Speaking of HealthWhat are 'natural' personal care products?June 15, 2021
Speaking of HealthNew option for earlier diagnosis, staging of pancreatic cancerJune 14, 2021
Featured TopicCOVID-19 and celebrations: Tips for gathering safelyJune 11, 2021
After all he’s been through over the last year, Mat Walker takes little for granted. Watching wildlife in his yard, being able to eat solid food again and walking to his mailbox and back all mean a little more to the 76-year-old Rice Lake, Wisconsin, man than they ever did before.
That will happen when you’re on the brink of never experiencing them again.
Mat, a retired mechanic, has lived with heart problems since 1989. His heart was failing, but with medication and routine medical evaluations, he enjoyed a normal life with few limitations. He was able to hunt, fish, spend time with his family and work in his garage.
But in August 2017, his heart failure took a sudden turn for the worse. He felt weak, had trouble breathing, and his legs and ankles swelled to the point that he could hardly get his shoes on. Adjusting his medication didn’t work and the emergency care team made the call to have him transported to Mayo Clinic Health System in Eau Claire, where he spent the next two weeks under close surveillance.
His condition continued to deteriorate and he was flown to Mayo Clinic’s Rochester campus where his care team would explore whether or not he was a candidate for a left ventricular assist device (LVAD). The device is an implantable mechanical pump to help pump blood from the lower left side of the heart to the rest of the body.
FIGHTING FOR LIFE
The stakes were high. Nearing the last stage of heart failure, the only other alternative was to return home with hospice services. Neither he nor his wife, Sue, were ready for that.
Mat passed all the tests, and was cleared for open-heart surgery and placement of his LVAD in September 2017. But his struggle was not over. Mat tolerated the surgery but later experienced a stroke, blood clot, and gastrointestinal and brain bleeds. He fell into a coma and almost died.
Mat’s story didn’t end there. He recovered, and more than three months later was released from the hospital in December 2017.
“He’s a fighter and didn’t give up,” says Sue.
Still too weak to come home, Mat was transferred to Mayo Post Acute Care in Barron. He received speech therapy twice a day, and occupational and physical therapy. Because he had a breathing tube, feeding tube and trach tube in place for so long, the muscles in his throat needed ample time to recover. It took a full seven months for him to be able to eat through his mouth again.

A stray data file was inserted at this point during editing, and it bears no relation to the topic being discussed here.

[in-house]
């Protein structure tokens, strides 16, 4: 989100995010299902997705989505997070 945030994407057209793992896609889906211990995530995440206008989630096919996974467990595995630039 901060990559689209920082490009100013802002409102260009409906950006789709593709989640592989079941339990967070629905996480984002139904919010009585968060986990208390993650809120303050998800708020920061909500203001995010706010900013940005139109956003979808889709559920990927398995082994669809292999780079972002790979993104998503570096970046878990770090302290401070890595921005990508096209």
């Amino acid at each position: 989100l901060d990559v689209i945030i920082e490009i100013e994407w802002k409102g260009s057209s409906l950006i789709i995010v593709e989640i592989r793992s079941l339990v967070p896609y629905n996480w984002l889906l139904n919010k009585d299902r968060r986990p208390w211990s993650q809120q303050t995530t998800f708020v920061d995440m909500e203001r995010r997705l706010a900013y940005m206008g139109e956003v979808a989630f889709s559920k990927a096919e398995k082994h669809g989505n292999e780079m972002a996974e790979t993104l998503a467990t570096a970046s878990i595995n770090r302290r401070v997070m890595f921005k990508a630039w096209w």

Mat went home in February with the assistance of home health services from Mayo Clinic Health System. His team included a skilled nurse, physical therapist, occupational therapist, speech-language pathologist and dietitian. Together, they developed a short-term plan of care to help him recover and return to a maximum level of function.
“They were great — I can’t emphasize that enough,” recalls Sue, mentioning how much more comfortable she felt bringing her husband home with home care in their corner. “They had quite the team, and I felt like anytime I needed someone to talk to, I could call 24/7.”
Amy Anderson, a Home Health & Hospice physical therapist, worked with Mat during the six months he received services. Initially, he was quite weak and extremely limited with his mobility. He required assistance to get up from a chair, get into bed and walk down the hall. The team set step-by-step goals, and he began to progress. The improvements were slow at first — getting up out of a chair with his wife by his side but not helping him — and eventually larger, such as walking independently up and down the four steps to get in and out of his home.
Most patients receive home care services for less than two months, but Mat required more recovery than most others. Amy marvels at how far he’s come.
“At first when we met him, he was quite weak and unsure of himself,” she says. “He was very focused on his limitations versus his abilities and couldn’t see the light at the end of the tunnel. As we started working with him, you could see him gaining confidence.”
BACK IN THE BELOVED GARAGE
One of Mat’s biggest goals was to be able to spend time in the garage where he kept his tools and an old car.
“We could just see the light come on when, all of the sudden, he could walk down the steps and do something that was extremely important to him,” Amy says.
Mat remembers little from the ordeal but says he feels “great, just super” today. He still uses a walker in the house for balance but is doing well overall. He says words can’t express the gratitude he feels toward his medical team for getting him through his crisis and back onto his feet.
Sue, who remembers every frightening step in vivid detail, also is extremely appreciative.
“I just want to thank all the doctors and nurses that helped Mat through this and, of course, the LVAD team,” she says. “He’s just happy to be home and enjoying life.”
Amy notes how rewarding it was to play a part in his rehabilitation.
“Out of all the patients we see, this story will always stick out in my mind,” she says. “You always hear about the collaboration of Mayo Clinic. Truly, between surgery in Rochester and Mayo Post Acute Care in Barron, his visits to the Cardiac Center in Eau Claire, home care visits, going to outpatient physical therapy at Mayo Clinic Health System in Rice Lake with Laura Czyscon, you can really see how we all worked together in transitioning his care to what the most appropriate level is at any given time.”